Plus, a job seeker is aware that they will face rejection in their job search and they are prepared for it. Hence, they will not mind rejection, but an abrupt end to the procedure followed by an ignorant attitude will affect them and the employee branding of your company.
2. Not responding to active job seekers who submit the resume
You may be the busiest bee in the hiring space with very little time for what you consider as the least important activities. But remember, that is one of the biggest sins you commit. You might think that you are not expected to respond.
But, responding to an email takes very little time while creating a great impression in the candidate’s mind. Always remember, the job seeker may not be suitable for the current job role, but they may be suitable for another position that might open up in the future and can be a great workplace culture fit.
3. Narrow-mindedness with your requirements
Many recruiters are too conservative and rigid with their requirements. Here’s the perfect example that shows why this can be a bad thing.
A recruiter hiring for a real estate sales executive role only wanted to hire candidates from the real estate industry. Additionally, he only wanted those who passed out from a particular graduate school. He then topped those up with multiple other stringent constraints.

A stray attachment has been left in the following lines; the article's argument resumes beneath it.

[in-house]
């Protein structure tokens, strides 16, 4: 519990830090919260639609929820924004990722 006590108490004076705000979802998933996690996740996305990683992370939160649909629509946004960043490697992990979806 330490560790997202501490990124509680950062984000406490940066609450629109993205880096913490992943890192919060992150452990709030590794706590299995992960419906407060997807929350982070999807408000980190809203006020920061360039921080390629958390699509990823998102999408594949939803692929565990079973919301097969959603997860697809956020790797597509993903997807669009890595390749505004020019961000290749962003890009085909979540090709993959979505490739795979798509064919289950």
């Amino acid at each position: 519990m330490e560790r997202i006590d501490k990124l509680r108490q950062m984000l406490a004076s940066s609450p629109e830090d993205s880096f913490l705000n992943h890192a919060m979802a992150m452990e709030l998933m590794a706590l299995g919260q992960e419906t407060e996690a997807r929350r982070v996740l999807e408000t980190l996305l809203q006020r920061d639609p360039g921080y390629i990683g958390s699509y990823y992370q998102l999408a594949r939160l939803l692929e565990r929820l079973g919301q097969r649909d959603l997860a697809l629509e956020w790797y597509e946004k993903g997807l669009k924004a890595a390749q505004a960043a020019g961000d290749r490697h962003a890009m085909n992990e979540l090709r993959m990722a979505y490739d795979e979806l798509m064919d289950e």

When asked about how experience in a particular industry or passing out from a particular school mattered in assessing the abilities of the candidate, the recruiter had no conclusive answer. Nonetheless, he stuck to his hiring process.
Cutting the long story short, he took months to hire a candidate in the position, while his competitors found candidates much faster, achieving their recruitment goals a lot faster with good hires.
By being too constrained with your hiring requirements, you may miss out on some really good candidates with outstanding work experience. So, consider hiring candidates from other industries or sectors as well. They might just be able to pull off the job well, even better than expected from them.
4. Judgement based on perception rather than evaluation
Recruiters tend to base their judgement on biased perceptions and stereotypes rather than a proper evaluation during the interview and hiring process. Try to stay away from such practices as much as possible, as you may miss out on the best candidates.
Avoid doing this:
- Rejecting a job seeker because they did not attend a top graduate school
- Judging a candidate by their clothes
- Basing a candidate’s communication skill based on their accent
- Mistaking an introverted candidate as someone who lacks fresh ideas
Making judgements based on stereotypes and biased perceptions is a serious mistake that comes with heavy consequences. You will lose out on the best candidates if this is your recruitment and selection process. Always evaluate the candidates properly as per the structured procedure and then make the judgement based on your evaluation. The evaluation will give a fair chance to the candidate to present themselves, and even they will appreciate a fair judgement.
Hiring is a people-centric business. Make sure you have good people skills to manage your pool of job candidates. The more you communicate with applicants, the more success you will find.